Prenatal PMexposure and neurodevelopment at 2 years of age in a birth cohort from Mexico city.
Int J Hyg Environ Health. 2021 Feb 11 ;233:113695. Epub 2021 Feb 11. PMID: 33582606
BACKGROUND: Recent studies have reported that air pollution exposure may have neurotoxic properties.
OBJECTIVE: To examine longitudinal associations between prenatal particles less than 2.5 μm in diameter (PM) exposure and neurodevelopment during the first two years of children's life.
METHODS: Analysis was conducted in PROGRESS, a longitudinal birth cohort between 2007 and 2013 in Mexico City. We used satellite data to predict daily PMconcentrations at high spatial resolution. Multivariate mixed-effect regression models were adjusted to examine cognitive, language and motor scores in children up to 24 months of age (n = 740) and each trimester-specific and whole pregnancy exposure to PM.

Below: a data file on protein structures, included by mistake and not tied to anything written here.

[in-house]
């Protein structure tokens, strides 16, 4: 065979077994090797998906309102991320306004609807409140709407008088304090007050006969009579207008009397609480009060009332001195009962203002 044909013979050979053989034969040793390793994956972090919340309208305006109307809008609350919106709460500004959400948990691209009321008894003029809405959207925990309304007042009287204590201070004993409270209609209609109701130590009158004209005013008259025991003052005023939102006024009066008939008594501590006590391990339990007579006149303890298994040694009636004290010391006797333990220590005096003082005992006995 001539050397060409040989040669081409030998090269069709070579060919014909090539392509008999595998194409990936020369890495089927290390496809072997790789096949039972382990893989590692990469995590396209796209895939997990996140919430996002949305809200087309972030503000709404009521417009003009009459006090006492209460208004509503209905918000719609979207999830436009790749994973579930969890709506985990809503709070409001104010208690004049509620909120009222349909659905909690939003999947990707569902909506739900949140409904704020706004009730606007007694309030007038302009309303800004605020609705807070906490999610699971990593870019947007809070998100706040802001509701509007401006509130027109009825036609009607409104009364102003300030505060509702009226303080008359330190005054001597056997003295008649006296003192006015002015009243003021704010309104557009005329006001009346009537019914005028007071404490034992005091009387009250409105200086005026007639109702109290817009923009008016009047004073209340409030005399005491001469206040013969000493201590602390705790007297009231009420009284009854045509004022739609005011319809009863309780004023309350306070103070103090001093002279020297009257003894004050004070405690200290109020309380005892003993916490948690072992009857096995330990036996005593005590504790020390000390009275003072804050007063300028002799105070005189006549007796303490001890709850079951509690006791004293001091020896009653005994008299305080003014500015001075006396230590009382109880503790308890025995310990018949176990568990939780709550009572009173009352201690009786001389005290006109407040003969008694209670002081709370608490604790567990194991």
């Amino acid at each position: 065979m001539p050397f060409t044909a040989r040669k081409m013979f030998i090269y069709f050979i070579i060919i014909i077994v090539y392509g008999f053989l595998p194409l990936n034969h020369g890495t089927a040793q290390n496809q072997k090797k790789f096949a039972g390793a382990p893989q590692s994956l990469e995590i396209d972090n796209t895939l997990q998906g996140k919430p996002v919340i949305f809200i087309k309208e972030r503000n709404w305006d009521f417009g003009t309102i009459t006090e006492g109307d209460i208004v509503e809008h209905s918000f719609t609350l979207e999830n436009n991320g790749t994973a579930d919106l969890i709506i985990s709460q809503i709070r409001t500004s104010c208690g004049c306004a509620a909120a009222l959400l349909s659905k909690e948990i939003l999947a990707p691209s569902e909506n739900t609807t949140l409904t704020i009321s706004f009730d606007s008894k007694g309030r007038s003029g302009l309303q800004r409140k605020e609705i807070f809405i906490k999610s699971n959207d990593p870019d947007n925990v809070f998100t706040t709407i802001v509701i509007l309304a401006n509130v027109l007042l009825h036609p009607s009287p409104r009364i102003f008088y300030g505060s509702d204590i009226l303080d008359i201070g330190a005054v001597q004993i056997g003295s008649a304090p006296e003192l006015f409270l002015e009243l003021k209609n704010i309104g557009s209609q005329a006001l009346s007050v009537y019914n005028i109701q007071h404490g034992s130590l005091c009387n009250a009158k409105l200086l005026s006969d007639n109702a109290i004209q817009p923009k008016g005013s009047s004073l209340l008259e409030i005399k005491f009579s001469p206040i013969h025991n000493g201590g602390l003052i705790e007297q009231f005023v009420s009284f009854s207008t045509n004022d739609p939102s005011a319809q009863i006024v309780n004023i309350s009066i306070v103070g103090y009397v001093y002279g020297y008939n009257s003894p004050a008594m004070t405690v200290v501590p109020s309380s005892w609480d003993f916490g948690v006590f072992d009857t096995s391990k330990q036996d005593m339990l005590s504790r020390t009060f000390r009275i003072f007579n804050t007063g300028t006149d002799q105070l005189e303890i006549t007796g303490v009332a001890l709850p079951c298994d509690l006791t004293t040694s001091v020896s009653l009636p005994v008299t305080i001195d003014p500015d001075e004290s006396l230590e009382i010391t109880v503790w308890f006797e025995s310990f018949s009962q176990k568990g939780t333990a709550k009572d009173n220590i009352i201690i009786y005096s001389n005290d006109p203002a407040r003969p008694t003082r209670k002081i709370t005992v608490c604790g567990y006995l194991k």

RESULTS: Models adjusted by child sex, gestational age, birth weight, smoking and mother's IQ, showed that each increase of 1 μg/mof PMwas associated with a decreased language function of -0.38 points (95% CI: -0.77, -0.01). PMexposure at third trimester of pregnancy contributed most to the observed association.
CONCLUSION: Our findings suggest that language development up to 24 months of age may be particularly sensitive to PMexposure during pregnancy.